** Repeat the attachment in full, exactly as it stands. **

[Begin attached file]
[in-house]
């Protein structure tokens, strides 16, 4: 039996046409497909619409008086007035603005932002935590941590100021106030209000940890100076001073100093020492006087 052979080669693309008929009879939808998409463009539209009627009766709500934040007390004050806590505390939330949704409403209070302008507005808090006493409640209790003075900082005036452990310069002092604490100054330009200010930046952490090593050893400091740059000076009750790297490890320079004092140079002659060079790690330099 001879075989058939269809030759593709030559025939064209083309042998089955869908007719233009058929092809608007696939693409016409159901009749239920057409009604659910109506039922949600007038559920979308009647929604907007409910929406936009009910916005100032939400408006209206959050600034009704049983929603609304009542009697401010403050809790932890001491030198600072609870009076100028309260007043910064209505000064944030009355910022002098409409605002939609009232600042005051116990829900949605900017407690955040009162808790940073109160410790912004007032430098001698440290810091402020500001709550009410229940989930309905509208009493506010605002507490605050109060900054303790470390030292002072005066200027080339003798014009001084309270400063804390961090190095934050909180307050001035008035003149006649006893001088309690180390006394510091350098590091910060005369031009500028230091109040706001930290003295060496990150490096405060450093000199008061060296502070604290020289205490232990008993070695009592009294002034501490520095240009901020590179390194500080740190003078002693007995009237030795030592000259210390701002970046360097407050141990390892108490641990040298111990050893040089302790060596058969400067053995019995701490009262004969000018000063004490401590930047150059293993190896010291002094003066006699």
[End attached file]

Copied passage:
[in-house]
């Protein structure tokens, strides 16, 4: 039996046409497909619409008086007035603005932002935590941590100021106030209000940890100076001073100093020492006087 052979080669693309008929009879939808998409463009539209009627009766709500934040007390004050806590505390939330949704409403209070302008507005808090006493409640209790003075900082005036452990310069002092604490100054330009200010930046952490090593050893400091740059000076009750790297490890320079004092140079002659060079790690330099 001879075989058939269809030759593709030559025939064209083309042998089955869908007719233009058929092809608007696939693409016409159901009749239920057409009604659910109506039922949600007038559920979308009647929604907007409910929406936009009910916005100032939400408006209206959050600034009704049983929603609304009542009697401010403050809790932890001491030198600072609870009076100028309260007043910064209505000064944030009355910022002098409409605002939609009232600042005051116990829900949605900017407690955040009162808790940073109160410790912004007032430098001698440290810091402020500001709550009410229940989930309905509208009493506010605002507490605050109060900054303790470390030292002072005066200027080339003798014009001084309270400063804390961090190095934050909180307050001035008035003149006649006893001088309690180390006394510091350098590091910060005369031009500028230091109040706001930290003295060496990150490096405060450093000199008061060296502070604290020289205490232990008993070695009592009294002034501490520095240009901020590179390194500080740190003078002693007995009237030795030592000259210390701002970046360097407050141990390892108490641990040298111990050893040089302790060596058969400067053995019995701490009262004969000018000063004490401590930047150059293993190896010291002094003066006699």